Recently, my team worked on different views for the learning labels system. In creating a label, there is a significant amount of data collected that can be viewed in different ways – introducing new uses for the technology. An advantage is to use a sophisticated user interface (already built), which includes a smart way to find and assign education, higher education, and training standards to tasks, activities, or experiences and get these views with no duplication of work. There are currently three views: label (default), map, and flashcards.
A learning label remains a standardized representation of learning expectations, useful for learners and learning practitioners in most situations. In no way are these new views meant to take anything from this clear, concise display. This previous post on the inspiration behind the learning labels provides a good argument for the value in uniformity with this display (view).
(I think) Skill Maps for learning tasks are particularly useful to a practitioner to verify the learning expectations. Simply navigate through each end point, what I argue is a good framework to verify the learning. Standards provide the basis, so make sure they are accurately represented. A strong attribute of the learning labels is functionality to represent one to many relationships between skills and related standards and methods. In a previous post, I give my argument for uses of Skill Maps.
The latest view is Skill Flashcards. The best use for flashcards is to prepare a leaner for an experience. The view has big objects (fonts), colorful (skill types), context and just enough information; the goal is memory cognition, so a learner is guided to apply skills properly in the experience. Might be useful for later reflection. This is different than a task sheet because of the conciseness and more importantly it is not referenced during the experience; let the learner be conscientious and in ‘the moment’ through the experience.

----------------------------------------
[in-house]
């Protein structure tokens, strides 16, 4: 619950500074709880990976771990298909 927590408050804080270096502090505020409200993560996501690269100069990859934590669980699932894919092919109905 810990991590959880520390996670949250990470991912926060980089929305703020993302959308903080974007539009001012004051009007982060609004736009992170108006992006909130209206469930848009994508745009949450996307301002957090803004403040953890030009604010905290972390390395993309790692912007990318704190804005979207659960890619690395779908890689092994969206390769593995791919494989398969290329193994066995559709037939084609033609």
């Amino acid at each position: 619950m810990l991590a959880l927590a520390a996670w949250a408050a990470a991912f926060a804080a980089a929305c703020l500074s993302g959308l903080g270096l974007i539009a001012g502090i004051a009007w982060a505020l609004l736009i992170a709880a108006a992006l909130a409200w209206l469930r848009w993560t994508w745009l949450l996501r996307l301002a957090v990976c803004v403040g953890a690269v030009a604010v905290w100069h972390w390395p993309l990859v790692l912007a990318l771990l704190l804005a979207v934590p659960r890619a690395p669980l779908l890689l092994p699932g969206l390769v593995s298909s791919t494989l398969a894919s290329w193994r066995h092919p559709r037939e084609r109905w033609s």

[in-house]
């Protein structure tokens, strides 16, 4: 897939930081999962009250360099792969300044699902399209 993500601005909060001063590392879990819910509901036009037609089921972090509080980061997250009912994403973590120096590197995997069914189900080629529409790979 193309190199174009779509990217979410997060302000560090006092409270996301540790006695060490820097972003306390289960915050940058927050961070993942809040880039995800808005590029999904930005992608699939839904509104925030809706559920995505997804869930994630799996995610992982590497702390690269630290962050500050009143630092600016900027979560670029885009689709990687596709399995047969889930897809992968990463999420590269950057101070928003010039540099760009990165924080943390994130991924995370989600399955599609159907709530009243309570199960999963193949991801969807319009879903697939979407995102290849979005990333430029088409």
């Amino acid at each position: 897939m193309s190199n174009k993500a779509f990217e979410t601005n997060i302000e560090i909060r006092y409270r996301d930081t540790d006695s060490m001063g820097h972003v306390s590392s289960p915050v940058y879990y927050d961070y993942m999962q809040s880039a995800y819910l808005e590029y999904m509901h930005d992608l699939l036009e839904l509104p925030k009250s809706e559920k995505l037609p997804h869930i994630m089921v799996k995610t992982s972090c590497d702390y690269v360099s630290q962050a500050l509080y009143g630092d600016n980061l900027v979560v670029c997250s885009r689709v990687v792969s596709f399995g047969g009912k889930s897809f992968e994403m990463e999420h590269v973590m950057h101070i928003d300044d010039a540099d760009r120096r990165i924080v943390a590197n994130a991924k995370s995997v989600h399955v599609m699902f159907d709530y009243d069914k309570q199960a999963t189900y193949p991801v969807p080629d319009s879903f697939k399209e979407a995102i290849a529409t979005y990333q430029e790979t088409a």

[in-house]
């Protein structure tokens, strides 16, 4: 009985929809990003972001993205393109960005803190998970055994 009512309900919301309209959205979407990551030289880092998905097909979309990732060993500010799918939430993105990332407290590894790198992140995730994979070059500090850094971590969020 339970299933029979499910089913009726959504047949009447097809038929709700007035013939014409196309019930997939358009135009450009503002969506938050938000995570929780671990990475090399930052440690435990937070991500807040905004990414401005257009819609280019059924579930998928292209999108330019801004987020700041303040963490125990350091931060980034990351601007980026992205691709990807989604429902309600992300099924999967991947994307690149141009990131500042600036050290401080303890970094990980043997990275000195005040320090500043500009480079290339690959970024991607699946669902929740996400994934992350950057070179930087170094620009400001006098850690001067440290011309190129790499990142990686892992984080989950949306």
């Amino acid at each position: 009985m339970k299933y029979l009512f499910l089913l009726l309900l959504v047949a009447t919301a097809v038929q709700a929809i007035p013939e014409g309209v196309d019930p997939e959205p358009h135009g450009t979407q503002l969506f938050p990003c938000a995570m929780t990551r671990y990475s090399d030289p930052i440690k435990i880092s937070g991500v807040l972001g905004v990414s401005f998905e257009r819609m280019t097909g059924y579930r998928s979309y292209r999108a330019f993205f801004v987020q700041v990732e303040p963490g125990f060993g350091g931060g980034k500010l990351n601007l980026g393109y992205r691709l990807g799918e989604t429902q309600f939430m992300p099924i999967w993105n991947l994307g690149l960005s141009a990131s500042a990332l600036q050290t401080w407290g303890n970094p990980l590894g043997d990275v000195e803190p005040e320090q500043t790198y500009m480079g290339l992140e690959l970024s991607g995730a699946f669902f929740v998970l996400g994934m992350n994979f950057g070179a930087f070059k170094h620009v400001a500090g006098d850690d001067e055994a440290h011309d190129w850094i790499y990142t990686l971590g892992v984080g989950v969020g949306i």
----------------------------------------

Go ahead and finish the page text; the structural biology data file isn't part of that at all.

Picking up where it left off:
Each learning label gets a unique landing page with a unique URL. On the landing page, there are links to each of these views (and many other ways to get the views to your audience). In addition, it is possible to toggle between the different views by simply changing the URL. Give this a try. Go to http://www.skillslabel.com/Public/S/jdyatWCv/ and add ‘label’, ‘map’, or ‘flash’ to the end of the URL.
Finally, regardless of the views used, all the functionality of the learning system (such as grading, personal lesson plans, badging, etc.) remains useful. Use learning labels in curriculum, onboarding, or training programs. My team is willing to give a free consultation. If you are interested in partnering, feel free to contact us at firstname.lastname@example.org